We are studying the effects of weather and climate on South Florida’s coastal ecosystems and developing models to predict corresponding changes in environmental health. We will deliver short-term (monthly, seasonal) outlook scenarios to managers of the Florida Keys National Marine Sanctuary and other managed areas within the Florida reef tract and west Florida shelf to help them plan for climate change impacts.
Why We Care
Florida’s renowned coral reefs, beaches, seagrasses, wetlands, and fisheries, and the economy and livelihoods they support, are vulnerable to climate and weather disasters. Impacts tied to climate and weather extremes include coastal estuarine water quality degradation, habitat loss and alteration, and loss of corals, fish, and mammals.
While extreme weather and climate events are not directly manageable, impacts on coastal water quality, habitats, and food webs can be managed through proactive decisions. Better adaptation planning and improved management options in marine protected areas, refinements in nutrient criteria and water quality standards in coastal waters, wastewater/sewage management for spill control, and flood control measures all increase resilience to weather and climate extremes.
In an environment of increasing extreme weather events (more precipitation or severe droughts), we can most effectively target coastal adaptation resources by developing systematic approach to: (1) link water response patterns and events to climate and weather and (2) build useful climate products, tools, and services to provide early-warning information for managers vested in proactive, informed decision-making.
What We Are Doing
NCCOS and our IMPACT partners are using NOAA’s ocean, climate and weather services and modeling infrastructure to define realistic ecosystem change scenarios for a diverse set of scientific applications and adaptive management options. We began by conducting a retrospective climate analysis to develop a local understanding of the most important ecosystem-level responses to changing seasonal cycles, long-term averages, and extremes. We then developed measures to discriminate between long-term “mean” state and variability states in atmospheric and oceanographic conditions to better anticipate the likelihood of impact on the system.
We are applying what we learned from our retrospective analysis to model (both conceptually and quantitatively) how the ecosystem will respond to climate and weather-driven changes in water quality. The managers for whom we are developing the models are most interested in physical (e.g., temperature, pH, turbidity) and biogeochemical changes, and in coral reef health.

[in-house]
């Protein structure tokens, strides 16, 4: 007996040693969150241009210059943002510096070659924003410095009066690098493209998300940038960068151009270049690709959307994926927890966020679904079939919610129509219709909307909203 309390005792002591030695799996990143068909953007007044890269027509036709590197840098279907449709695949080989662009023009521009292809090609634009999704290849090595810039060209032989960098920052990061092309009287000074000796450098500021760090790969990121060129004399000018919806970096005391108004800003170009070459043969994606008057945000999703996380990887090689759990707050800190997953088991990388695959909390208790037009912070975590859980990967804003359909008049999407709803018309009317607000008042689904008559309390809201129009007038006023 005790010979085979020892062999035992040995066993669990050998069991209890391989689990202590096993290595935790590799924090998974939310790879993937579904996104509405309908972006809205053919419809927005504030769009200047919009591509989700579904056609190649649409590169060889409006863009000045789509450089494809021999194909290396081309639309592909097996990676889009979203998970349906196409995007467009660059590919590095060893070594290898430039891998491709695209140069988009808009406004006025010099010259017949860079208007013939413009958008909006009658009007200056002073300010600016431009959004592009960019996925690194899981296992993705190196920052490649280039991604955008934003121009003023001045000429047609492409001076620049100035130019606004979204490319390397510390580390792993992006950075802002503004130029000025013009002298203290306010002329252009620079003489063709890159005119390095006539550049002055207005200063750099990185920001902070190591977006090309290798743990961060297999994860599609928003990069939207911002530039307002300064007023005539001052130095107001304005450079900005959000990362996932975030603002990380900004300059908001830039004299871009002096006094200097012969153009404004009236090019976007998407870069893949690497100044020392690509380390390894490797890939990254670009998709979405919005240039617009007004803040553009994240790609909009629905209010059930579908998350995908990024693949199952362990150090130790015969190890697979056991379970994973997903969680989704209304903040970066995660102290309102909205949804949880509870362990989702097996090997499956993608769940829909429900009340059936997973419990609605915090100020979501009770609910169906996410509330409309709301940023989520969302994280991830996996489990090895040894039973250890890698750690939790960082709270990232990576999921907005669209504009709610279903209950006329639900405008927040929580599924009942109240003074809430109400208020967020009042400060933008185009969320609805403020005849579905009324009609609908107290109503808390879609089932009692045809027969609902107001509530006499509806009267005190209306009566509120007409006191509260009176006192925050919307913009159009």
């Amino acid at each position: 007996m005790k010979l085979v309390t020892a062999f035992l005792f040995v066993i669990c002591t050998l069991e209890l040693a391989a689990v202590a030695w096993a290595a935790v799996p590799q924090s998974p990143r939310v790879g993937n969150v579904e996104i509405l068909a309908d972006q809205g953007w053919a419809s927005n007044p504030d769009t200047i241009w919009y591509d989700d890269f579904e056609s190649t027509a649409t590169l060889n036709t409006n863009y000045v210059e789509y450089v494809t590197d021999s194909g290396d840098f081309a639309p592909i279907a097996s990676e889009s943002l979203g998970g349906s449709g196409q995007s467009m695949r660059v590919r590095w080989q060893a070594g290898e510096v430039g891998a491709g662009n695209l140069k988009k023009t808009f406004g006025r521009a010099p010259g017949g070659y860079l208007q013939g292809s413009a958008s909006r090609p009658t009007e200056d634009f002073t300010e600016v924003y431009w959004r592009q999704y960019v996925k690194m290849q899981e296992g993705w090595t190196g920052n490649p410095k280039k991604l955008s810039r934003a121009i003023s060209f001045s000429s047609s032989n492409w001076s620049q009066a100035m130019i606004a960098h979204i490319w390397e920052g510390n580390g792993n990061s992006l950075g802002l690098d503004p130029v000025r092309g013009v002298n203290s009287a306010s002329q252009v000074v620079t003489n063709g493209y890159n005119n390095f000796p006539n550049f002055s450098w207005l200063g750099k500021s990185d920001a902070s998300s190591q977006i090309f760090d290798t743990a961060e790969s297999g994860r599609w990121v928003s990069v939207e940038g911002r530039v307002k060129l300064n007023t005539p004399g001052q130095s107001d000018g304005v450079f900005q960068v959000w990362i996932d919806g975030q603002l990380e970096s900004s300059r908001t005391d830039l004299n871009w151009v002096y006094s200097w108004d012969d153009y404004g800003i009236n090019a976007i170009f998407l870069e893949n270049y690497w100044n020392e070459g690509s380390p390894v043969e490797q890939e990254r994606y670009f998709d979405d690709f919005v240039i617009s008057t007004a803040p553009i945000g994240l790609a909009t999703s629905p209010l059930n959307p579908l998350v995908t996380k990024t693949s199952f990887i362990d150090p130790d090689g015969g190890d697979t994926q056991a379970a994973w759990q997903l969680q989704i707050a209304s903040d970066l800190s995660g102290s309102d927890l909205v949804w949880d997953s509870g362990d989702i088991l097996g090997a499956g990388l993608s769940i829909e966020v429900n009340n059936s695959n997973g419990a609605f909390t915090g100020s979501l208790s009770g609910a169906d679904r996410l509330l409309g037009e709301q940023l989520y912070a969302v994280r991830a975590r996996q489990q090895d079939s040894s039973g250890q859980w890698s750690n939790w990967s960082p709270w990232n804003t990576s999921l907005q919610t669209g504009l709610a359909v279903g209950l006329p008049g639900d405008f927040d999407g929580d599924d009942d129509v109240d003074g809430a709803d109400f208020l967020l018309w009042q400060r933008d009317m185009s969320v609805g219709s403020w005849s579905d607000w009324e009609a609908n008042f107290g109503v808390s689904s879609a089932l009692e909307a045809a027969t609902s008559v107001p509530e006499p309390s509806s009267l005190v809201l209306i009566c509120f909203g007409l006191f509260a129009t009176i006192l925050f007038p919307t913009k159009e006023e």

We’re also developing an understanding of how global decadal-scale oscillations (e.g., ENSO, PNA, AMO) influence the Florida Keys, Florida Bay, and W. Florida Shelf. By analyzing time series plots of variables, we will reveal short- and long-term seasonal, and interannual trends, extremes, and temporal/spatial agreements of these data, helping us understand climate-ecosystem linkages on longer time scales.
Using our initial results we will build management tools including:
- An impact/vulnerability assessment to interpret system-wide responses to climate changes and help guide management in proactive management preparedness and response
- A Nowcast tool to identify multiple extreme climate and weather events and water quality response, and provide likelihood estimates of extreme weather and water quality events in the future
- A Web-based application system to help decision making for policy makers and planners at appropriate scales for NOAA, EPA, Florida Department of Environmental Protection, and NPS.
Vulnerability and impact assessments will support:
- Risk assessments through the Comprehensive Everglades Restoration Plan
- Climate and socio-economic impact evaluations for the Everglades and Florida Keys National Marine Sanctuary
- Effective protection and conservation strategies through the EPA, South Florida Water Management District, and Florida Department of Environmental Protection.